In financial circles, gold is colloquially and understatedly referred to as the ‘yellow metal’. But gold is much more than simply a commodity; it is the epitome of the term ‘precious metal’. Since first being discovered during the Neolithic period some 12,000 years ago, only 190,000 tonnes of gold have been mined globally.
Given its intrinsic qualities (durable, radiant, malleable and scarce), gold is one of the oldest means of exchange. Throughout history, gold reserves have been used to back currencies in both coin and paper form and, even though the ‘gold standard’ has been universally abandoned, governments maintain substantial gold reserves. Consequently, the actions of central banks continue to influence the price of gold and expectations in relation to it.
Recently, statements by Italian Deputy Prime Minister Matteo Salvini (also chairman of the Lega Nord and one of the country’s more controversial politicians) caused considerable excitement in the gold market. Salvini called on the Italian central bank to sell its gold reserves to finance its fiscal spending plans. Banca d'Italia's gold holdings (around 2,400 tonnes) are the third largest in the world, after the US Federal Reserve (Fed) and the German Bundesbank. As such, we believe wholesale disposal of this volume of bullion would certainly exert a major influence on the gold price.
However, the current cash equivalent (of around EUR 93 billion) constitutes only about 4% of Italy's national debt. Clearly, Italy's debt problem would not be solved by gold sales from the Banca d'Italia. On the contrary, such a measure could cause the country even greater problems in our view. Article 30 of the European Union Treaty unequivocally demands the independence of national central banks and forbids any form of state financing. Salvini has repeatedly demonstrated in recent months that Italy's withdrawal from the EU is not an option for him. His comments about possible gold sales by the Banca d'Italia can therefore be safely ignored by market participants in our view.
In fact, central banks around the world proved substantial net purchasers of gold during the calendar year of 2018, increasing their reserves by around 650 tonnes (a 74% increase on 2017), making them responsible for around 15% of global demand. This is the second-highest amount ever purchased in a single calendar year, only eclipsed in 1967 when the US dollar was still pegged to bullion. It is now estimated that central banks collectively hold nearly 34,000 tonnes of gold reserves and this figure appears set to increase further in light of elevated geopolitical tensions (gold often proves the ultimate safe-haven) and more resilient emerging market currencies (requiring less central banking support).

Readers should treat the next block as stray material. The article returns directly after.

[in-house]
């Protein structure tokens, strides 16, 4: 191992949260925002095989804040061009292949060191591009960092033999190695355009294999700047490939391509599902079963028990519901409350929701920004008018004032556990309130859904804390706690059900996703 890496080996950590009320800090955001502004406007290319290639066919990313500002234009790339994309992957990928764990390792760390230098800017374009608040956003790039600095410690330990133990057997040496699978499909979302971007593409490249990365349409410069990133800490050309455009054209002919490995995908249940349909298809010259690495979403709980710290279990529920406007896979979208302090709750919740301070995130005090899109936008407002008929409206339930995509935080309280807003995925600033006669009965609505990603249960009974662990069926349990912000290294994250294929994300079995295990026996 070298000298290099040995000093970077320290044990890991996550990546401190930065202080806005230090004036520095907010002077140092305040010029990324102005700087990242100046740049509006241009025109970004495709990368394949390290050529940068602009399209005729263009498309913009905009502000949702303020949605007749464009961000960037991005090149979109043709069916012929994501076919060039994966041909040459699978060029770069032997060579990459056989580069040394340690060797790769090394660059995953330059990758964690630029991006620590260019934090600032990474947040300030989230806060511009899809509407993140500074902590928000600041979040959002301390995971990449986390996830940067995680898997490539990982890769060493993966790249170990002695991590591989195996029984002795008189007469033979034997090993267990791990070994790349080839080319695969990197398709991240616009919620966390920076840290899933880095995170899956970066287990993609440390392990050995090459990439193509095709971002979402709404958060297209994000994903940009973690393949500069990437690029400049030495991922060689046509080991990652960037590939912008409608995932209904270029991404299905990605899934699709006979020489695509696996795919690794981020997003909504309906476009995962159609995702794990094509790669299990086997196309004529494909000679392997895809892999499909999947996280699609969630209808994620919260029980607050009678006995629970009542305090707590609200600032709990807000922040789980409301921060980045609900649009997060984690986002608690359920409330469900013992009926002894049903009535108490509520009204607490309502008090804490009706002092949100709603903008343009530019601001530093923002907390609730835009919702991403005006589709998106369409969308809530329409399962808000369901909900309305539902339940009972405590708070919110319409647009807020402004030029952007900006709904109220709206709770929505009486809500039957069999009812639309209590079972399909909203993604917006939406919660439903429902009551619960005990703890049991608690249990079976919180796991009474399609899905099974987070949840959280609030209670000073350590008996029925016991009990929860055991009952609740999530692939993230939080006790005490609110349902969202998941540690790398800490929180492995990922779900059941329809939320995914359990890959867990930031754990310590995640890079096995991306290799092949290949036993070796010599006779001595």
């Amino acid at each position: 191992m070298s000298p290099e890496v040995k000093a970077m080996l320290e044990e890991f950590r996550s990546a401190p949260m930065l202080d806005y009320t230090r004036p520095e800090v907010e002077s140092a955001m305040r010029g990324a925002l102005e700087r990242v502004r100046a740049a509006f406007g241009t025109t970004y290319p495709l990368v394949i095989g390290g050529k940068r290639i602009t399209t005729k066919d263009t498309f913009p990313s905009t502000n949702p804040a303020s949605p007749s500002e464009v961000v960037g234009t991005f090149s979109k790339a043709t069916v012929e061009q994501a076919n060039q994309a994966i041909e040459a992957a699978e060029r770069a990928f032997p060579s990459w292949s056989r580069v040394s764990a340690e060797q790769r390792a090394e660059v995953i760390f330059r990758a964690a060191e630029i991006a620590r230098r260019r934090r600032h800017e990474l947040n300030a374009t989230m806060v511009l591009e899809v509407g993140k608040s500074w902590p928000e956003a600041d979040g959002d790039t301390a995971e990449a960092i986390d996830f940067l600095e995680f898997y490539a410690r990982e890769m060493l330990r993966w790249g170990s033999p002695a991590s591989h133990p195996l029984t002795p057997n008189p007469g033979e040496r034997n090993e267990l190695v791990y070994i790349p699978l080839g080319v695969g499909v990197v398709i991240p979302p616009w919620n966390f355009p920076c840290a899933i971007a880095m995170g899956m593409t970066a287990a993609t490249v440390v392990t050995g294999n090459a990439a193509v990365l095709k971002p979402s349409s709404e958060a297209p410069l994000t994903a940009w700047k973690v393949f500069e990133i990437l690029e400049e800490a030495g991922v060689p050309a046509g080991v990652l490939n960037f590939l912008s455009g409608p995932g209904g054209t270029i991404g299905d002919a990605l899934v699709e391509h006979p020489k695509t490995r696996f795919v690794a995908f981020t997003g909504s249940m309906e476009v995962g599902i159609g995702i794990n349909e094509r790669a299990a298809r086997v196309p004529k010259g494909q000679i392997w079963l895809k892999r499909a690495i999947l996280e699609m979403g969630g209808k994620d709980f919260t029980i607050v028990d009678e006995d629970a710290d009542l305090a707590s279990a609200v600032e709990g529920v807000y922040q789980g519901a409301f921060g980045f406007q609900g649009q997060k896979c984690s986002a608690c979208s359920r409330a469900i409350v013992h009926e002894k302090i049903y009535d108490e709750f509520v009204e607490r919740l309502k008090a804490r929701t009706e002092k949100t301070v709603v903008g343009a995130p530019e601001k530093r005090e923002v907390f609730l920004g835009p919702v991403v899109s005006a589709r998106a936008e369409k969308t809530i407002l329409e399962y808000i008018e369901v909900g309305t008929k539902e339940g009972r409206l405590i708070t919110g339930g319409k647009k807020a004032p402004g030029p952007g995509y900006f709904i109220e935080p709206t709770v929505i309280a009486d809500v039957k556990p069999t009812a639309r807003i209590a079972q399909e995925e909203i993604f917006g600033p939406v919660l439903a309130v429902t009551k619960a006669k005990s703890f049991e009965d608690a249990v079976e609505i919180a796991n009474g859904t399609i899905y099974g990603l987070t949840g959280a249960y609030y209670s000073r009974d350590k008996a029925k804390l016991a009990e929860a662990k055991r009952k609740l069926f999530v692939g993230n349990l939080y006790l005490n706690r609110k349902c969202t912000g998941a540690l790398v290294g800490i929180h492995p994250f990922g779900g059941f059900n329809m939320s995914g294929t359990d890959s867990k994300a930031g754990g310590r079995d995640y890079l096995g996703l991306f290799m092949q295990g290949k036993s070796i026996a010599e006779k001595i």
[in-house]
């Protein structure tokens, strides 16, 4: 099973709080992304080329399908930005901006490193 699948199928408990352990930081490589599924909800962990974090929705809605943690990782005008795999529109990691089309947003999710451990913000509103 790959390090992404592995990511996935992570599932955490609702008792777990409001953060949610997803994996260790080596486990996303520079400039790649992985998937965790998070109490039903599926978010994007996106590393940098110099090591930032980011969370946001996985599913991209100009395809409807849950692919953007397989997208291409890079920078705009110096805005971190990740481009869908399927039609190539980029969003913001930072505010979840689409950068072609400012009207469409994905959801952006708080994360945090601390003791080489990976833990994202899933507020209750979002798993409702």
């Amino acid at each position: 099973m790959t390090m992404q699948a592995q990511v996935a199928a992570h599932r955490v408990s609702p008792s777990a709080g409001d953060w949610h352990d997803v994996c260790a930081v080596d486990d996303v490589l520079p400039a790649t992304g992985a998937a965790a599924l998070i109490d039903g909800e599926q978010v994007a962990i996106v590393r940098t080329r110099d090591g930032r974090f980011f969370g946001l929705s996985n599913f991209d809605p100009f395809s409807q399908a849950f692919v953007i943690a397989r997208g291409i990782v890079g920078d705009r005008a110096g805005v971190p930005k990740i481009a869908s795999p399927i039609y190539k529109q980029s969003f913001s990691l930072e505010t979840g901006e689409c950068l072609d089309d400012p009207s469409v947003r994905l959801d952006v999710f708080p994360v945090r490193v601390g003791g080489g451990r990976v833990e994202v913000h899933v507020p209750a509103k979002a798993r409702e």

Of course, the concept that central banks were very active purchasers of gold during 2018 begs the question as to why the gold price actually receded slightly over the calendar year. The answer to this not only clarifies this apparent anomaly but also frames the outlook. The monetary policy pursued by the world’s major central banks is typically even more important for the performance of gold than the management of gold reserves.
Furthermore, there is a particularly special relationship between gold and the US dollar, making the policy stance of the Fed especially pertinent, since gold (and other commodities) are priced in US dollars. When the value of the US dollar increases relative to other global currencies, gold becomes more expensive (in non-USD terms) and this naturally limits demand. Similarly, it is important to bear in mind that gold is a zero-yielding ‘currency’, which means there is an opportunity cost associated with holding bullion in a rising rate environment. In 2018, the Fed raised interest rates four times and tightened monetary policy further by reducing the size of its balance sheet further. These decisions were viewed as an attempt to front-run the prospect of rising inflation, meaning that real interest rates would inevitably rise in the short term.
Conversely, the Fed and most other central banks have now moderated their stance on ‘policy normalisation’ in recognition that the global economy is slowing. Therefore, the danger that global monetary policy will be pre-emptively used to combat rising inflation seems to have been averted for the time being. Revised expectations in respect of real interest rates and the path of the US dollar have triggered a rally in the gold price this year, which could be further propelled by demand from both central banks and other investors in search of safe havens. In this context, we believe it is worth bearing in mind that gold (and commodities in general) are real assets that can offer an excellent source of diversification and downside insulation for traditional investment portfolios.